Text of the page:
From the Ellsworth American, April 7, 2017
BLUE HILL — Last year the Tree of Life Food Pantry distributed 12,000 pounds of fresh produce to hungry families. The fresh food was purchased from Good Shepherd Food Bank and directly from local farms with the help of a grant from Maine Farmland Trust.
Donations of fresh produce were also made by local farmers and gardeners, local businesses and gleaners.
This year the Tree of Life no longer qualifies for the Maine Farmland Trust grant, and so the organization is seeking individual donors willing to give money dedicated to buying local vegetables, said Tree of Life President Judi Hilliker.
“We want to continue and hopefully expand our fresh produce program and local donations would make a big difference,” she said.
Fresh produce donation forms will be available at local farm stands and farmers markets. Donations may also be made at treeoflifepantry.org.
Eating fresh fruits and vegetables is the best way to improve health and combat problems like obesity, heart disease and diabetes.
However, because it is expensive and perishable, fresh produce is often out of reach for many low-income families, said Hilliker. In the past, food pantry shelves were stocked entirely with canned goods and other inexpensive shelf-stable foods such as cereal, macaroni and cheese, pasta, rice and beans. Although the Tree of Life still offers some of those products, the organization is working to offer more fresh fruits and vegetables, lean protein, whole grains and dairy, she explained.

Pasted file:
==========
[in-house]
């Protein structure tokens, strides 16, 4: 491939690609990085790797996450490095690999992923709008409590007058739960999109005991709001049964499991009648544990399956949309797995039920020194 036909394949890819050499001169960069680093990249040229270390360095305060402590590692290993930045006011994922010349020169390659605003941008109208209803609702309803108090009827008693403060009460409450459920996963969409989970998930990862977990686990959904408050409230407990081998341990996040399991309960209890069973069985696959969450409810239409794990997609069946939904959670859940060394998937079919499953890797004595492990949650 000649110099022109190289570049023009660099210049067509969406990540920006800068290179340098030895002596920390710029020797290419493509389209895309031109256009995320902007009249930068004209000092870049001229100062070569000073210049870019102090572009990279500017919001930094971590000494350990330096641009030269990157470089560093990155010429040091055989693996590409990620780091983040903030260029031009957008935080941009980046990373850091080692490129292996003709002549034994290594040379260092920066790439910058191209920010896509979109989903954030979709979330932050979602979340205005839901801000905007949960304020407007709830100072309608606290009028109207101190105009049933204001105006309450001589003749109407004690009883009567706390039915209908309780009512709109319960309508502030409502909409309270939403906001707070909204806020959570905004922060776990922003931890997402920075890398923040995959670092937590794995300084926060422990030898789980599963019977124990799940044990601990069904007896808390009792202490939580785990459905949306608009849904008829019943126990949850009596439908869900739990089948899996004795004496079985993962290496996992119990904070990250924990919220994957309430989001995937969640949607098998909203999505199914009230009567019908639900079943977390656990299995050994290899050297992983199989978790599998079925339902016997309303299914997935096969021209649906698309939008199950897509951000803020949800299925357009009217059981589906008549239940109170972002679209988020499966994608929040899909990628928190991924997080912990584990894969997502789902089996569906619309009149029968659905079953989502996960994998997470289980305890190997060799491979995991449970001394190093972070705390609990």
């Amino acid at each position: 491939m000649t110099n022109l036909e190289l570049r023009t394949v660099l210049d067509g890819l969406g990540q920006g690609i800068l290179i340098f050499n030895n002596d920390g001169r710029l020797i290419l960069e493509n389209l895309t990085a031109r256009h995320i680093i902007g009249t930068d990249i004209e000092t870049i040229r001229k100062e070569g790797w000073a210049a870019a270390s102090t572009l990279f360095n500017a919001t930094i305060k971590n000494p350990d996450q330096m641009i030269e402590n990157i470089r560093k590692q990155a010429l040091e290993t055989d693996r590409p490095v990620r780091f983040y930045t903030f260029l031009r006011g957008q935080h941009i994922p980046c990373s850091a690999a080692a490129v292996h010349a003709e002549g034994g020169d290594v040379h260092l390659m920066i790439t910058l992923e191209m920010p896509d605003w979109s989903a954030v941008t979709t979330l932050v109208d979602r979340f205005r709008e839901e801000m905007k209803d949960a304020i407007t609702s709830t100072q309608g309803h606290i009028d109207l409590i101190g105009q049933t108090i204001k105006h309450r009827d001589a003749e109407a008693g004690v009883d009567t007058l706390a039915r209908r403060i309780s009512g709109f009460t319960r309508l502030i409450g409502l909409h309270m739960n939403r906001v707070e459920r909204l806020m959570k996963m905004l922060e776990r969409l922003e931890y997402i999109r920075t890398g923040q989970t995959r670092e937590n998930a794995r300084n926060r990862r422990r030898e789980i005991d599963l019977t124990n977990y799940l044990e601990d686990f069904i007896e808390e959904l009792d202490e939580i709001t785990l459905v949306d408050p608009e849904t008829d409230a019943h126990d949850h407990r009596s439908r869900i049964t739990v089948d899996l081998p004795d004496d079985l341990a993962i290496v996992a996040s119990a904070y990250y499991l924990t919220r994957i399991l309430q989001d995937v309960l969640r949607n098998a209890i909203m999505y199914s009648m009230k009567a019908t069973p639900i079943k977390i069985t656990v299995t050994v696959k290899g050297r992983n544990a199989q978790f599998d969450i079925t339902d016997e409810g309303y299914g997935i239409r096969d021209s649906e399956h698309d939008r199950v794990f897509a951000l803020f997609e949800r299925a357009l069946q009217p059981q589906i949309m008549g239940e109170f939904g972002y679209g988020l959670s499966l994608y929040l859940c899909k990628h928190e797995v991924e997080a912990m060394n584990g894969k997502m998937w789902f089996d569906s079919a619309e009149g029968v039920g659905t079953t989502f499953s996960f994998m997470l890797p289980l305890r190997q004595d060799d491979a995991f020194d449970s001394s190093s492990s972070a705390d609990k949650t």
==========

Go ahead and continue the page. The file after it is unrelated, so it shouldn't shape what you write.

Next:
“The food pantry now offers potatoes, carrots, onions, tomatoes, bananas and apples every week,” Hilliker said. “We offer greens like kale and chard, squash, beets, turnips, peppers, cabbage and other seasonal vegetables as available. Tasting samples and recipes help our pantry patrons use these fresh, and sometimes unfamiliar, foods.”
The food pantry also encourages people to grow some of their own fresh food by giving out seeds and bedding plants in the spring. The 2016 home gardening projects were made possible with seed packet donations from local businesses, a grant from the Brooklin Garden Club and seedlings from the Blue Hill Farming Artists. A similar gardening program is planned for this spring.
For the past three years grants from Maine Farmland Trust enabled the food pantry to purchase produce from local farms. In 2016, thanks to this grant money and additional donations, $10,344 was spent buying local produce. Local providers included Horsepower Farm, King Hill Farm, Old Ackley Farm, Misty Morning Farm and North Branch Farm.